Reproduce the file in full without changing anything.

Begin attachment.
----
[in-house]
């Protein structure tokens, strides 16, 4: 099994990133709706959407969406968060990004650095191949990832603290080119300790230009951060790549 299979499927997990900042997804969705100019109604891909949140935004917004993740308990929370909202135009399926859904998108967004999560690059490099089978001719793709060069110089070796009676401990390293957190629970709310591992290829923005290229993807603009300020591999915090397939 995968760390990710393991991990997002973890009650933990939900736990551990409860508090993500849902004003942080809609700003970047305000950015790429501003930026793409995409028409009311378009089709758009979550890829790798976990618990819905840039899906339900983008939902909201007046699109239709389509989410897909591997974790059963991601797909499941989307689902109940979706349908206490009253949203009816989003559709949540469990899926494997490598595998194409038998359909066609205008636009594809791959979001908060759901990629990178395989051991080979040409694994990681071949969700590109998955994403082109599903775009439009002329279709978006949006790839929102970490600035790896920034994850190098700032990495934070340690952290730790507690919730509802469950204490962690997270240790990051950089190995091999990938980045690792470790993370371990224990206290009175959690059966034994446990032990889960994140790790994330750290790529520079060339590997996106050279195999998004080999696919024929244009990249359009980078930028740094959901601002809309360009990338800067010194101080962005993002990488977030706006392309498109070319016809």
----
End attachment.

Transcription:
[in-house]
């Protein structure tokens, strides 16, 4: 099994990133709706959407969406968060990004650095191949990832603290080119300790230009951060790549 299979499927997990900042997804969705100019109604891909949140935004917004993740308990929370909202135009399926859904998108967004999560690059490099089978001719793709060069110089070796009676401990390293957190629970709310591992290829923005290229993807603009300020591999915090397939 995968760390990710393991991990997002973890009650933990939900736990551990409860508090993500849902004003942080809609700003970047305000950015790429501003930026793409995409028409009311378009089709758009979550890829790798976990618990819905840039899906339900983008939902909201007046699109239709389509989410897909591997974790059963991601797909499941989307689902109940979706349908206490009253949203009816989003559709949540469990899926494997490598595998194409038998359909066609205008636009594809791959979001908060759901990629990178395989051991080979040409694994990681071949969700590109998955994403082109599903775009439009002329279709978006949006790839929102970490600035790896920034994850190098700032990495934070340690952290730790507690919730509802469950204490962690997270240790990051950089190995091999990938980045690792470790993370371990224990206290009175959690059966034994446990032990889960994140790790994330750290790529520079060339590997996106050279195999998004080999696919024929244009990249359009980078930028740094959901601002809309360009990338800067010194101080962005993002990488977030706006392309498109070319016809």